Met Council Interns Complete Rewarding Year

Met Council Interns Complete Rewarding Year

Published: 
June 2017

Met Council intern Victoria Arakcheyeva, left and Kate Clark. Photo by Ava Farkas.Met Council intern Victoria Arakcheyeva, left and Kate Clark. Photo by Ava Farkas. As students of community organizing, planning, and development at Hunter College’s Silberman School of Social Work, Kate Clark and Victoria Arakcheyeva were hoping to secure first-year internships that would promote intersectional justice, have a grass-roots approach to organizing, and strive to make a lasting impact on the lives of the New York City community. 

Met Council on Housing gave them these opportunities and more. As housing justice interns for the past year, Kate and Victoria got a truly grass-roots foundation to organizing. They participated in recruiting volunteers and mobilizing community members, coordinated and planned direct actions in partnership with several campaigns within the larger housing movement, and shared information about tenants’ rights with callers who rely on the Housing Crisis Hotline five days a week.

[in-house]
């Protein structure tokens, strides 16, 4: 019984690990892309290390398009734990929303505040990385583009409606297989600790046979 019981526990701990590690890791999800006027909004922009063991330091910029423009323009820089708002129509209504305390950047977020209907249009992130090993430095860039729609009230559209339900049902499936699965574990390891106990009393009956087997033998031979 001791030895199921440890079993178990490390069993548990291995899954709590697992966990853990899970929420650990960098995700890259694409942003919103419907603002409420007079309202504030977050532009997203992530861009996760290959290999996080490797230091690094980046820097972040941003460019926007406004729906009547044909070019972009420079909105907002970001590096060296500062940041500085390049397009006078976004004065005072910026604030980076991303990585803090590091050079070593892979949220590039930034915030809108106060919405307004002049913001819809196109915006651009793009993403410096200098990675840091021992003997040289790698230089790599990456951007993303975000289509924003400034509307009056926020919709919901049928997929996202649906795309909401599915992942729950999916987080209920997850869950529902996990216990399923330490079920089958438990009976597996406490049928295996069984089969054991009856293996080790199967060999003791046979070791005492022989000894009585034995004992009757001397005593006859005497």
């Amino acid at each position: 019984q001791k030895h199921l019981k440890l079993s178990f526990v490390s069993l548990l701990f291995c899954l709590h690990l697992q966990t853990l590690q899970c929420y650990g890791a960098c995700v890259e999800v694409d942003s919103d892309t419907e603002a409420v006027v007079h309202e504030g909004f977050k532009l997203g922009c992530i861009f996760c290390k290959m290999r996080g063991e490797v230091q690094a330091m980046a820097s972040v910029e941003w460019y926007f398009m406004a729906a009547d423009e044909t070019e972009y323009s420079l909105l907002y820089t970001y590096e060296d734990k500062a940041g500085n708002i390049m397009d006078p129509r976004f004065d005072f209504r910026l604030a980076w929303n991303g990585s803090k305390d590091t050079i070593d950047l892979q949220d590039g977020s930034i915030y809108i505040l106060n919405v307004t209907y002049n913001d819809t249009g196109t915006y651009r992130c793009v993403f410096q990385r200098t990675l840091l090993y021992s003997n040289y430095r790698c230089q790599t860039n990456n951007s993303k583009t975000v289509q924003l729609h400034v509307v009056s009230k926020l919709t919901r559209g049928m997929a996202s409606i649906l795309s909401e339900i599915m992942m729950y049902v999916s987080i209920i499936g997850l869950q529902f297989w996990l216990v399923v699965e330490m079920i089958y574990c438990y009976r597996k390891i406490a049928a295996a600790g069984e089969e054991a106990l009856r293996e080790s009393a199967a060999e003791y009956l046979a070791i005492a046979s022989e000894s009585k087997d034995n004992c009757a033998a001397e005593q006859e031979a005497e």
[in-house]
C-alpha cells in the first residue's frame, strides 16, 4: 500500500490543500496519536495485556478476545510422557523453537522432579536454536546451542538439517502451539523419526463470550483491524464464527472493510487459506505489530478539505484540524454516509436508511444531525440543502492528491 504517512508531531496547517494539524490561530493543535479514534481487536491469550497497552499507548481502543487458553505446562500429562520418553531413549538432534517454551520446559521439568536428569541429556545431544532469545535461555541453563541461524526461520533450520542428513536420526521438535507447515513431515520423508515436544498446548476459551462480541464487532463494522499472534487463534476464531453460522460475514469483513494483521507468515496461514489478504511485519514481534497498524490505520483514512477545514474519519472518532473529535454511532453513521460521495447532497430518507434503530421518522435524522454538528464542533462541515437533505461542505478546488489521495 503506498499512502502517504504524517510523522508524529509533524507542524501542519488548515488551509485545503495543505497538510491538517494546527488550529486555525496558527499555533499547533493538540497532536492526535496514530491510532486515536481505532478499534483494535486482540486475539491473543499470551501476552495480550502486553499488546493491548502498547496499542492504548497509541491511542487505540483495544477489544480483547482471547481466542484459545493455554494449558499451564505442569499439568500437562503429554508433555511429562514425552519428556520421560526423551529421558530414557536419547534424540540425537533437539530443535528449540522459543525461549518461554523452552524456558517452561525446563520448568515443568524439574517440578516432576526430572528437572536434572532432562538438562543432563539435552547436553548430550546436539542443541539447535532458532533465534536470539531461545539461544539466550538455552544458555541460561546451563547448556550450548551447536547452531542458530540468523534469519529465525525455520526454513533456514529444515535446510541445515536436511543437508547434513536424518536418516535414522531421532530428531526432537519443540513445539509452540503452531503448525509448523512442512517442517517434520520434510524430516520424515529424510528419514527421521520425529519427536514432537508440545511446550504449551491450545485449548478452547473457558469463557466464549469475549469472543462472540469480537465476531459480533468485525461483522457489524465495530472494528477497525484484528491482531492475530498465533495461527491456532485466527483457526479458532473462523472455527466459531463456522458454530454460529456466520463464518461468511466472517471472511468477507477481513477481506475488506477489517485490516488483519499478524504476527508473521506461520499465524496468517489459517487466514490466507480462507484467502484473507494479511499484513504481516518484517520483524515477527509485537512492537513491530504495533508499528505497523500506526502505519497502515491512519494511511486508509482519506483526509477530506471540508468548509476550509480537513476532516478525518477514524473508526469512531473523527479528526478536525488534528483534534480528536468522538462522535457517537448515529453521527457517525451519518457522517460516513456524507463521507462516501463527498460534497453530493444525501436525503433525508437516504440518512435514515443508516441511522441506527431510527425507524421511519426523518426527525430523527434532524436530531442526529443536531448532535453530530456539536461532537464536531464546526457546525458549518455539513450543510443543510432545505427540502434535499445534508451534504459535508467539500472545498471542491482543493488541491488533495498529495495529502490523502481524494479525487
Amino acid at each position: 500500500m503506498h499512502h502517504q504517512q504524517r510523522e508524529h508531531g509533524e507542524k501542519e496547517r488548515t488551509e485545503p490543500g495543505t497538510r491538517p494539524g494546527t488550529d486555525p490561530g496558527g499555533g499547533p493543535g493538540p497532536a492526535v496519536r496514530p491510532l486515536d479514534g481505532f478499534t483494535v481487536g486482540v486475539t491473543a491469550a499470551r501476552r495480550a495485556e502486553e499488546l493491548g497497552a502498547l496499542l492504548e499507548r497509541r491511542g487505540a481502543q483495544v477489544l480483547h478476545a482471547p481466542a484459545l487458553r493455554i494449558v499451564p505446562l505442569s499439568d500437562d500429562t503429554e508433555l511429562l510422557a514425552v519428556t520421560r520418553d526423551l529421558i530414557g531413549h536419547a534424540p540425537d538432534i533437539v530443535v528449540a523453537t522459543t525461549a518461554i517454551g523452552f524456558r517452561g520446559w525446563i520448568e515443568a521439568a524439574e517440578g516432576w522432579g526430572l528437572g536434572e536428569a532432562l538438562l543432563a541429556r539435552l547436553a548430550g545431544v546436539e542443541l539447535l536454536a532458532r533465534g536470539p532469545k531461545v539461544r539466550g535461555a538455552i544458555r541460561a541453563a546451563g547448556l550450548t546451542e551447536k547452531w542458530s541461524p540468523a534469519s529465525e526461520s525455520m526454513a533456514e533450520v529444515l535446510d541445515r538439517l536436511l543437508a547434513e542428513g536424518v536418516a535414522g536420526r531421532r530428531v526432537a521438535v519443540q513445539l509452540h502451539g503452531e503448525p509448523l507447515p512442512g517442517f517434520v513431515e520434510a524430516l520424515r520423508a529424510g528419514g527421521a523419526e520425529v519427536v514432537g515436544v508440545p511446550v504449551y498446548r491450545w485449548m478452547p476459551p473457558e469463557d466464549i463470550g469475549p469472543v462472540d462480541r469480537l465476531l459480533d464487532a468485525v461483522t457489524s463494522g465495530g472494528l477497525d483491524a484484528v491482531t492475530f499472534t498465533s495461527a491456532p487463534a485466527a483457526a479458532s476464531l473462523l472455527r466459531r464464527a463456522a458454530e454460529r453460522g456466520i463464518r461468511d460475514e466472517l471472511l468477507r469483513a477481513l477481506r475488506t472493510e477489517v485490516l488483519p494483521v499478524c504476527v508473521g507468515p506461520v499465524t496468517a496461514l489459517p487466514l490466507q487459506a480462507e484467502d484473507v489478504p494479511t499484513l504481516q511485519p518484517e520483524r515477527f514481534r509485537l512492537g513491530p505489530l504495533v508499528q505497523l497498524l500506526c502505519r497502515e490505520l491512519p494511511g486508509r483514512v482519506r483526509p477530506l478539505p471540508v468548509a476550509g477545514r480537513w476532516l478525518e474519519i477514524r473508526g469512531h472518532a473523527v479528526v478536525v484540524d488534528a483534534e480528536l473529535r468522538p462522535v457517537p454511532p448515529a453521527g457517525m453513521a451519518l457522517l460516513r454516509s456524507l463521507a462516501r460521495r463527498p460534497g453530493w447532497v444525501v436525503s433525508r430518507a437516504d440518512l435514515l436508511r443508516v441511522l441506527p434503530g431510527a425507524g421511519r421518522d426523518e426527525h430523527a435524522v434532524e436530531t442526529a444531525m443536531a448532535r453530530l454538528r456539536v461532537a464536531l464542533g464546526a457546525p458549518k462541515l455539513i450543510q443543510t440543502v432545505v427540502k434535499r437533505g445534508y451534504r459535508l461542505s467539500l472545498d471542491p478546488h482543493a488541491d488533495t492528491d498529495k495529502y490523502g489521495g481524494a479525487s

Victoria, who had previously worked with LGBTQ homeless youth, was exposed to a new realm of New York activism by working closely with the tenant community: “I never knew very much about housing before my time at Met Council—especially the intricacies of stabilized housing and how vulnerable it is now that rent laws have been weakened,” she says. Over the year, she learned about tenants’ rights, and stepped into a leadership role by training new hotline volunteers, supervising calls, and doing training in the greater tenant community. 

Kate, with a background in putting on community social-justice theatre performances, was exposed to new community-organizing skills and traditional coalition-building efforts in her work with the Northern Manhattan Is Not For Sale Campaign. In addition to building relationships with Northern Manhattan community members, she was one of the people who initiated a new housing-rights walk-in clinic for Inwood residents, which helped her learn the importance of mutual-aid community support. 

“Being able to share housing information with the tenant community in Inwood was really rewarding,” she says. “Exchanging resources and encourage renters to take action at the clinic also helped me to better understand my own status as a rent-stabilized tenant with preferential rent.”

Met Council’s approach to organizing has given these two women the opportunity to put the theory they learned in classes into practice, and to develop their skills as future social workers while also serving tenants like themselves. They say these skills are crucial foundations for becoming the kind of social workers they are striving to be—skillful, quick on their feet, and deeply compassionate.